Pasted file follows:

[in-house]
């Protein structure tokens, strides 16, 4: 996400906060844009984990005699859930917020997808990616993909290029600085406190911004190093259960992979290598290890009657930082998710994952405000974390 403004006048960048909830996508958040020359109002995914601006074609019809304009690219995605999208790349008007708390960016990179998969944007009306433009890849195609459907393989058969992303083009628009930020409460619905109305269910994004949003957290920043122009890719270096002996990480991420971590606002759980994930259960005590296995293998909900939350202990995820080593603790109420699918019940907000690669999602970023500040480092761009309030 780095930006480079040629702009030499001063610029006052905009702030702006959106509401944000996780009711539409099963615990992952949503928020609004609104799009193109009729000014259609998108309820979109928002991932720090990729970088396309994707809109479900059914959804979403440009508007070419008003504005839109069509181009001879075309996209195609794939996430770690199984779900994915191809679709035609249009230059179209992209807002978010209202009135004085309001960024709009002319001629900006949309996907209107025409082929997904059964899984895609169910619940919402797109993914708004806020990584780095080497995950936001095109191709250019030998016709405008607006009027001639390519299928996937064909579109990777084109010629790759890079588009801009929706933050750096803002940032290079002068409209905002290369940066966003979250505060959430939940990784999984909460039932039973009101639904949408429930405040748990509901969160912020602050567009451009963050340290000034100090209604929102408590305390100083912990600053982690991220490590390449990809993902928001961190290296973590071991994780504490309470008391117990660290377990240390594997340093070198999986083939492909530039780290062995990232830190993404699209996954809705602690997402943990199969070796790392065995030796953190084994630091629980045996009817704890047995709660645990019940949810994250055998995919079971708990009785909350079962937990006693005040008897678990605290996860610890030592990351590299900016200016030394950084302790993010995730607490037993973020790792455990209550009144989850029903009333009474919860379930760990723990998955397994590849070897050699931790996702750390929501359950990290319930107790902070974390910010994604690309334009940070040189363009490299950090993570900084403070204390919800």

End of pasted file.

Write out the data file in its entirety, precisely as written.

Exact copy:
[in-house]
């Protein structure tokens, strides 16, 4: 996400906060844009984990005699859930917020997808990616993909290029600085406190911004190093259960992979290598290890009657930082998710994952405000974390 403004006048960048909830996508958040020359109002995914601006074609019809304009690219995605999208790349008007708390960016990179998969944007009306433009890849195609459907393989058969992303083009628009930020409460619905109305269910994004949003957290920043122009890719270096002996990480991420971590606002759980994930259960005590296995293998909900939350202990995820080593603790109420699918019940907000690669999602970023500040480092761009309030 780095930006480079040629702009030499001063610029006052905009702030702006959106509401944000996780009711539409099963615990992952949503928020609004609104799009193109009729000014259609998108309820979109928002991932720090990729970088396309994707809109479900059914959804979403440009508007070419008003504005839109069509181009001879075309996209195609794939996430770690199984779900994915191809679709035609249009230059179209992209807002978010209202009135004085309001960024709009002319001629900006949309996907209107025409082929997904059964899984895609169910619940919402797109993914708004806020990584780095080497995950936001095109191709250019030998016709405008607006009027001639390519299928996937064909579109990777084109010629790759890079588009801009929706933050750096803002940032290079002068409209905002290369940066966003979250505060959430939940990784999984909460039932039973009101639904949408429930405040748990509901969160912020602050567009451009963050340290000034100090209604929102408590305390100083912990600053982690991220490590390449990809993902928001961190290296973590071991994780504490309470008391117990660290377990240390594997340093070198999986083939492909530039780290062995990232830190993404699209996954809705602690997402943990199969070796790392065995030796953190084994630091629980045996009817704890047995709660645990019940949810994250055998995919079971708990009785909350079962937990006693005040008897678990605290996860610890030592990351590299900016200016030394950084302790993010995730607490037993973020790792455990209550009144989850029903009333009474919860379930760990723990998955397994590849070897050699931790996702750390929501359950990290319930107790902070974390910010994604690309334009940070040189363009490299950090993570900084403070204390919800």